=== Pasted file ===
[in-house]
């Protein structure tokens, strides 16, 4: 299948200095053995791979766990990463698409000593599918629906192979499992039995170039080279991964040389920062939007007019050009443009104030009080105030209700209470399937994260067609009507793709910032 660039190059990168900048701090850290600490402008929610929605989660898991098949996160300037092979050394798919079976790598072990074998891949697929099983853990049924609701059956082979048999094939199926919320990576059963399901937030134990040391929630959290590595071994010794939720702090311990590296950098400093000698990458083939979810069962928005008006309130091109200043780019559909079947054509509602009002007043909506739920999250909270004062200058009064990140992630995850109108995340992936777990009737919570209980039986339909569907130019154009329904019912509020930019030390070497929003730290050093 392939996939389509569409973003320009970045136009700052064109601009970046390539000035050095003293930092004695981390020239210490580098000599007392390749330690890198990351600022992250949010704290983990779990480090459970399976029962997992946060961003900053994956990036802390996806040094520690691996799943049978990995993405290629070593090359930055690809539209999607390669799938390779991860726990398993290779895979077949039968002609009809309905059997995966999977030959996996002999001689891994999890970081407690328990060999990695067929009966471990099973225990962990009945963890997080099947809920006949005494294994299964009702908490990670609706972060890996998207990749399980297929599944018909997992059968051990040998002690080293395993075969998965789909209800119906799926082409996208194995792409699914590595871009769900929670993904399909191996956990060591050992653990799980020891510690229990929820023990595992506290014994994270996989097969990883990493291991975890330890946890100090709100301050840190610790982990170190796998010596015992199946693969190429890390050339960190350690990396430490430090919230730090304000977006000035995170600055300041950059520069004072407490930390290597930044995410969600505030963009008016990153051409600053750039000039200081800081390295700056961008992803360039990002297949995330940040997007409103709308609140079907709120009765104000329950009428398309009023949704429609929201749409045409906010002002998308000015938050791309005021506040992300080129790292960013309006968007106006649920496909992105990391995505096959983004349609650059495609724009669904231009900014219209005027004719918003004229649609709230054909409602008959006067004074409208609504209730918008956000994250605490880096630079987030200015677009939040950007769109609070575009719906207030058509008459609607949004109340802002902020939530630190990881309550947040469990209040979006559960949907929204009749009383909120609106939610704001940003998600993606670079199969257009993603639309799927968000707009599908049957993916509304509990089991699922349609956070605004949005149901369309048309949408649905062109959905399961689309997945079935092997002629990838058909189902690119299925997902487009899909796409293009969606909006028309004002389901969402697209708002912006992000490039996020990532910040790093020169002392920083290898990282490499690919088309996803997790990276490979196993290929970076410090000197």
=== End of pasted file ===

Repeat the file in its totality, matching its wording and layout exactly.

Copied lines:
[in-house]
């Protein structure tokens, strides 16, 4: 299948200095053995791979766990990463698409000593599918629906192979499992039995170039080279991964040389920062939007007019050009443009104030009080105030209700209470399937994260067609009507793709910032 660039190059990168900048701090850290600490402008929610929605989660898991098949996160300037092979050394798919079976790598072990074998891949697929099983853990049924609701059956082979048999094939199926919320990576059963399901937030134990040391929630959290590595071994010794939720702090311990590296950098400093000698990458083939979810069962928005008006309130091109200043780019559909079947054509509602009002007043909506739920999250909270004062200058009064990140992630995850109108995340992936777990009737919570209980039986339909569907130019154009329904019912509020930019030390070497929003730290050093 392939996939389509569409973003320009970045136009700052064109601009970046390539000035050095003293930092004695981390020239210490580098000599007392390749330690890198990351600022992250949010704290983990779990480090459970399976029962997992946060961003900053994956990036802390996806040094520690691996799943049978990995993405290629070593090359930055690809539209999607390669799938390779991860726990398993290779895979077949039968002609009809309905059997995966999977030959996996002999001689891994999890970081407690328990060999990695067929009966471990099973225990962990009945963890997080099947809920006949005494294994299964009702908490990670609706972060890996998207990749399980297929599944018909997992059968051990040998002690080293395993075969998965789909209800119906799926082409996208194995792409699914590595871009769900929670993904399909191996956990060591050992653990799980020891510690229990929820023990595992506290014994994270996989097969990883990493291991975890330890946890100090709100301050840190610790982990170190796998010596015992199946693969190429890390050339960190350690990396430490430090919230730090304000977006000035995170600055300041950059520069004072407490930390290597930044995410969600505030963009008016990153051409600053750039000039200081800081390295700056961008992803360039990002297949995330940040997007409103709308609140079907709120009765104000329950009428398309009023949704429609929201749409045409906010002002998308000015938050791309005021506040992300080129790292960013309006968007106006649920496909992105990391995505096959983004349609650059495609724009669904231009900014219209005027004719918003004229649609709230054909409602008959006067004074409208609504209730918008956000994250605490880096630079987030200015677009939040950007769109609070575009719906207030058509008459609607949004109340802002902020939530630190990881309550947040469990209040979006559960949907929204009749009383909120609106939610704001940003998600993606670079199969257009993603639309799927968000707009599908049957993916509304509990089991699922349609956070605004949005149901369309048309949408649905062109959905399961689309997945079935092997002629990838058909189902690119299925997902487009899909796409293009969606909006028309004002389901969402697209708002912006992000490039996020990532910040790093020169002392920083290898990282490499690919088309996803997790990276490979196993290929970076410090000197």